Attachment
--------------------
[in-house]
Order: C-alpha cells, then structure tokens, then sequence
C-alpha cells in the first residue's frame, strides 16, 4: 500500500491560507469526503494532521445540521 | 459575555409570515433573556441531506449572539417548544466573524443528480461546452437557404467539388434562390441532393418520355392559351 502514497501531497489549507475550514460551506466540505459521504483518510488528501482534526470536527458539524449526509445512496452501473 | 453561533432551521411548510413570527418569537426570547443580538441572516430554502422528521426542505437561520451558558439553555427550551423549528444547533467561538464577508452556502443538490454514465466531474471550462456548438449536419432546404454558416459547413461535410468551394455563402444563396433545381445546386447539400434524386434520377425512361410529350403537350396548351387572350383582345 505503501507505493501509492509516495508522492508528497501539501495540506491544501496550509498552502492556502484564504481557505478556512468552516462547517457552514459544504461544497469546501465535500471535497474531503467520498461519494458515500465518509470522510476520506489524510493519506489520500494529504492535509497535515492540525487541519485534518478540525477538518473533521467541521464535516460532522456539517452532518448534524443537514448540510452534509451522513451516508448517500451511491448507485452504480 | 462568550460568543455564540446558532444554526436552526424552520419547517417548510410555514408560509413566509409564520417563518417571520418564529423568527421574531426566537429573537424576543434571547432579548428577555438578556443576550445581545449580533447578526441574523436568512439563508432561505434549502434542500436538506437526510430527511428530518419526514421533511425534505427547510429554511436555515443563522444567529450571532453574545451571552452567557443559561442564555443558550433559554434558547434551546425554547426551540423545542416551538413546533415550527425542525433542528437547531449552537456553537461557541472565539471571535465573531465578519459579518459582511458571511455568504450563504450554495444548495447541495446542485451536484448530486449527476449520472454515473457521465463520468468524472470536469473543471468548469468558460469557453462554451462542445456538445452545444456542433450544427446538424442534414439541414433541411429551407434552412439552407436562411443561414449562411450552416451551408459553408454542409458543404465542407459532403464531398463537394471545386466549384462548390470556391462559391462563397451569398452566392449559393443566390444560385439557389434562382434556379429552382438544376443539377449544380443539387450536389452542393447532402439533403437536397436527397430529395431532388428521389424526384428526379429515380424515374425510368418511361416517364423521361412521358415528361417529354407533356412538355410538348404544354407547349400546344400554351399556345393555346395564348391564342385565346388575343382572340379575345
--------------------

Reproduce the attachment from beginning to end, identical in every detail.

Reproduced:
[in-house]
Order: C-alpha cells, then structure tokens, then sequence
C-alpha cells in the first residue's frame, strides 16, 4: 500500500491560507469526503494532521445540521 | 459575555409570515433573556441531506449572539417548544466573524443528480461546452437557404467539388434562390441532393418520355392559351 502514497501531497489549507475550514460551506466540505459521504483518510488528501482534526470536527458539524449526509445512496452501473 | 453561533432551521411548510413570527418569537426570547443580538441572516430554502422528521426542505437561520451558558439553555427550551423549528444547533467561538464577508452556502443538490454514465466531474471550462456548438449536419432546404454558416459547413461535410468551394455563402444563396433545381445546386447539400434524386434520377425512361410529350403537350396548351387572350383582345 505503501507505493501509492509516495508522492508528497501539501495540506491544501496550509498552502492556502484564504481557505478556512468552516462547517457552514459544504461544497469546501465535500471535497474531503467520498461519494458515500465518509470522510476520506489524510493519506489520500494529504492535509497535515492540525487541519485534518478540525477538518473533521467541521464535516460532522456539517452532518448534524443537514448540510452534509451522513451516508448517500451511491448507485452504480 | 462568550460568543455564540446558532444554526436552526424552520419547517417548510410555514408560509413566509409564520417563518417571520418564529423568527421574531426566537429573537424576543434571547432579548428577555438578556443576550445581545449580533447578526441574523436568512439563508432561505434549502434542500436538506437526510430527511428530518419526514421533511425534505427547510429554511436555515443563522444567529450571532453574545451571552452567557443559561442564555443558550433559554434558547434551546425554547426551540423545542416551538413546533415550527425542525433542528437547531449552537456553537461557541472565539471571535465573531465578519459579518459582511458571511455568504450563504450554495444548495447541495446542485451536484448530486449527476449520472454515473457521465463520468468524472470536469473543471468548469468558460469557453462554451462542445456538445452545444456542433450544427446538424442534414439541414433541411429551407434552412439552407436562411443561414449562411450552416451551408459553408454542409458543404465542407459532403464531398463537394471545386466549384462548390470556391462559391462563397451569398452566392449559393443566390444560385439557389434562382434556379429552382438544376443539377449544380443539387450536389452542393447532402439533403437536397436527397430529395431532388428521389424526384428526379429515380424515374425510368418511361416517364423521361412521358415528361417529354407533356412538355410538348404544354407547349400546344400554351399556345393555346395564348391564342385565346388575343382572340379575345